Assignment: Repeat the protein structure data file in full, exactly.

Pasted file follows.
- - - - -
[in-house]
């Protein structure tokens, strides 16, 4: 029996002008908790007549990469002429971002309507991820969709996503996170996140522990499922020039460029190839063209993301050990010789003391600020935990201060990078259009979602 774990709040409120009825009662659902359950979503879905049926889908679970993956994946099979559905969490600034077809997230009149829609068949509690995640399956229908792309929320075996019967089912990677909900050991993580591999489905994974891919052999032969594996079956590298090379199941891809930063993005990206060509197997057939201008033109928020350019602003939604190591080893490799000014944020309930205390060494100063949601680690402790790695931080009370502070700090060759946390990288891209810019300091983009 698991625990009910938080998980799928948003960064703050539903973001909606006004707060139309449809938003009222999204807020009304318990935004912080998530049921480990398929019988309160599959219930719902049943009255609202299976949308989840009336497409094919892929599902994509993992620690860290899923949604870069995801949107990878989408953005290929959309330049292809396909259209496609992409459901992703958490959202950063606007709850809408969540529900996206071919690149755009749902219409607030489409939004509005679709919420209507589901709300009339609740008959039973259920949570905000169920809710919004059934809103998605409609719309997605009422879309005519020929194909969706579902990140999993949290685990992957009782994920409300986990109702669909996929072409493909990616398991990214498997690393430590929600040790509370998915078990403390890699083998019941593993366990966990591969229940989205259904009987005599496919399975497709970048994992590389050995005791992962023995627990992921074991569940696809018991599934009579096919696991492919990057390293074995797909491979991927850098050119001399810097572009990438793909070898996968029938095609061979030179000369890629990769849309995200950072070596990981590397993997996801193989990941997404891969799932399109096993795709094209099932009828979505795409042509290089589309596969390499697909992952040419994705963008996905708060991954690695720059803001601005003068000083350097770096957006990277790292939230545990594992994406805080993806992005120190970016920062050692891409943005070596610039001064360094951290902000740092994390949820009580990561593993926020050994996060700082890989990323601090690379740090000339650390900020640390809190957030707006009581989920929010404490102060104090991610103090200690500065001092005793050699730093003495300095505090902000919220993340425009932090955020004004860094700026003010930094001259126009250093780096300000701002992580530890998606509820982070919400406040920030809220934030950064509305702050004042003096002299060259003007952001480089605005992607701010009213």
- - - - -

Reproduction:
[in-house]
């Protein structure tokens, strides 16, 4: 029996002008908790007549990469002429971002309507991820969709996503996170996140522990499922020039460029190839063209993301050990010789003391600020935990201060990078259009979602 774990709040409120009825009662659902359950979503879905049926889908679970993956994946099979559905969490600034077809997230009149829609068949509690995640399956229908792309929320075996019967089912990677909900050991993580591999489905994974891919052999032969594996079956590298090379199941891809930063993005990206060509197997057939201008033109928020350019602003939604190591080893490799000014944020309930205390060494100063949601680690402790790695931080009370502070700090060759946390990288891209810019300091983009 698991625990009910938080998980799928948003960064703050539903973001909606006004707060139309449809938003009222999204807020009304318990935004912080998530049921480990398929019988309160599959219930719902049943009255609202299976949308989840009336497409094919892929599902994509993992620690860290899923949604870069995801949107990878989408953005290929959309330049292809396909259209496609992409459901992703958490959202950063606007709850809408969540529900996206071919690149755009749902219409607030489409939004509005679709919420209507589901709300009339609740008959039973259920949570905000169920809710919004059934809103998605409609719309997605009422879309005519020929194909969706579902990140999993949290685990992957009782994920409300986990109702669909996929072409493909990616398991990214498997690393430590929600040790509370998915078990403390890699083998019941593993366990966990591969229940989205259904009987005599496919399975497709970048994992590389050995005791992962023995627990992921074991569940696809018991599934009579096919696991492919990057390293074995797909491979991927850098050119001399810097572009990438793909070898996968029938095609061979030179000369890629990769849309995200950072070596990981590397993997996801193989990941997404891969799932399109096993795709094209099932009828979505795409042509290089589309596969390499697909992952040419994705963008996905708060991954690695720059803001601005003068000083350097770096957006990277790292939230545990594992994406805080993806992005120190970016920062050692891409943005070596610039001064360094951290902000740092994390949820009580990561593993926020050994996060700082890989990323601090690379740090000339650390900020640390809190957030707006009581989920929010404490102060104090991610103090200690500065001092005793050699730093003495300095505090902000919220993340425009932090955020004004860094700026003010930094001259126009250093780096300000701002992580530890998606509820982070919400406040920030809220934030950064509305702050004042003096002299060259003007952001480089605005992607701010009213």